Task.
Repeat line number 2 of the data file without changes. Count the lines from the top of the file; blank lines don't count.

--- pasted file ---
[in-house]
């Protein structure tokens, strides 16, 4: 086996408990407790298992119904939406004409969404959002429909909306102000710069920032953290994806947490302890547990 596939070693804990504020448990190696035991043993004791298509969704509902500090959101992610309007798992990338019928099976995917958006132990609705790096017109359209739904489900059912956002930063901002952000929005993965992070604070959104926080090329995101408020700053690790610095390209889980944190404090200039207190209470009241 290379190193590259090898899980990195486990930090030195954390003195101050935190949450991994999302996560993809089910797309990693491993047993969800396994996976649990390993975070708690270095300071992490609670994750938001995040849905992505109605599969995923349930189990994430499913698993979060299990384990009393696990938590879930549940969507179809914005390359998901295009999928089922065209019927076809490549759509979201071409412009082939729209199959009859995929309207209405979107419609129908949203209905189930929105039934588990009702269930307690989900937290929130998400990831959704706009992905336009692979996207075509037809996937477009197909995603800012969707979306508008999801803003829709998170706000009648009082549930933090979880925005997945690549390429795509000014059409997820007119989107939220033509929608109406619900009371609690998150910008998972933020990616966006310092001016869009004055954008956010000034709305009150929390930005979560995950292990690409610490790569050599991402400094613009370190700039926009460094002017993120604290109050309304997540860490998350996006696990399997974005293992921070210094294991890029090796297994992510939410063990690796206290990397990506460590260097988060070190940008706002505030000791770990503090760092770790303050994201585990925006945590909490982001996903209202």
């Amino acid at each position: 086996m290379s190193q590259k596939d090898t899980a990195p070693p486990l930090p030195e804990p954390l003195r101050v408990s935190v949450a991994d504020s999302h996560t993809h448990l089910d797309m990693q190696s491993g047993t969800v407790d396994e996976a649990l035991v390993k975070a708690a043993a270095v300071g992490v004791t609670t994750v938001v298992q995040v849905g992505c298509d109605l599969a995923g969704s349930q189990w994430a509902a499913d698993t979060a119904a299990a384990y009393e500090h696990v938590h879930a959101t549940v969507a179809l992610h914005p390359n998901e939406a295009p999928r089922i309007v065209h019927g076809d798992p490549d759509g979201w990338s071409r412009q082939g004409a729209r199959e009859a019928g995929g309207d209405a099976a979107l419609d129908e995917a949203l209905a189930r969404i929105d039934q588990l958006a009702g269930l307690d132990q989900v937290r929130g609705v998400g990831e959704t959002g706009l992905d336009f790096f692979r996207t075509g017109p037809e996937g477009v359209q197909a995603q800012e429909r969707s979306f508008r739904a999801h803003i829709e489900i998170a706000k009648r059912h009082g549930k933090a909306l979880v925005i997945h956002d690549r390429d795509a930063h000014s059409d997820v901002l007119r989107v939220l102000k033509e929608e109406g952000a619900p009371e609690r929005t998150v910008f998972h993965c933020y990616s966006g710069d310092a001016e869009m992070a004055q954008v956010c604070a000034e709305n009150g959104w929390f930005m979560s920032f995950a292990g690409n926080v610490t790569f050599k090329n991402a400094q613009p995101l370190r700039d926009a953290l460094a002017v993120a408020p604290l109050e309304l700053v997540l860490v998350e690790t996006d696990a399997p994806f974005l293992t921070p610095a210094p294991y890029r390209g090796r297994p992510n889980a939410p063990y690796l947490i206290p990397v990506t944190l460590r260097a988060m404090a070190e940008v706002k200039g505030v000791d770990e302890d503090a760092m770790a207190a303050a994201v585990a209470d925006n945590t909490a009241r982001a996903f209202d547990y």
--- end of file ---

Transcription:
């Protein structure tokens, strides 16, 4: 086996408990407790298992119904939406004409969404959002429909909306102000710069920032953290994806947490302890547990 596939070693804990504020448990190696035991043993004791298509969704509902500090959101992610309007798992990338019928099976995917958006132990609705790096017109359209739904489900059912956002930063901002952000929005993965992070604070959104926080090329995101408020700053690790610095390209889980944190404090200039207190209470009241 290379190193590259090898899980990195486990930090030195954390003195101050935190949450991994999302996560993809089910797309990693491993047993969800396994996976649990390993975070708690270095300071992490609670994750938001995040849905992505109605599969995923349930189990994430499913698993979060299990384990009393696990938590879930549940969507179809914005390359998901295009999928089922065209019927076809490549759509979201071409412009082939729209199959009859995929309207209405979107419609129908949203209905189930929105039934588990009702269930307690989900937290929130998400990831959704706009992905336009692979996207075509037809996937477009197909995603800012969707979306508008999801803003829709998170706000009648009082549930933090979880925005997945690549390429795509000014059409997820007119989107939220033509929608109406619900009371609690998150910008998972933020990616966006310092001016869009004055954008956010000034709305009150929390930005979560995950292990690409610490790569050599991402400094613009370190700039926009460094002017993120604290109050309304997540860490998350996006696990399997974005293992921070210094294991890029090796297994992510939410063990690796206290990397990506460590260097988060070190940008706002505030000791770990503090760092770790303050994201585990925006945590909490982001996903209202």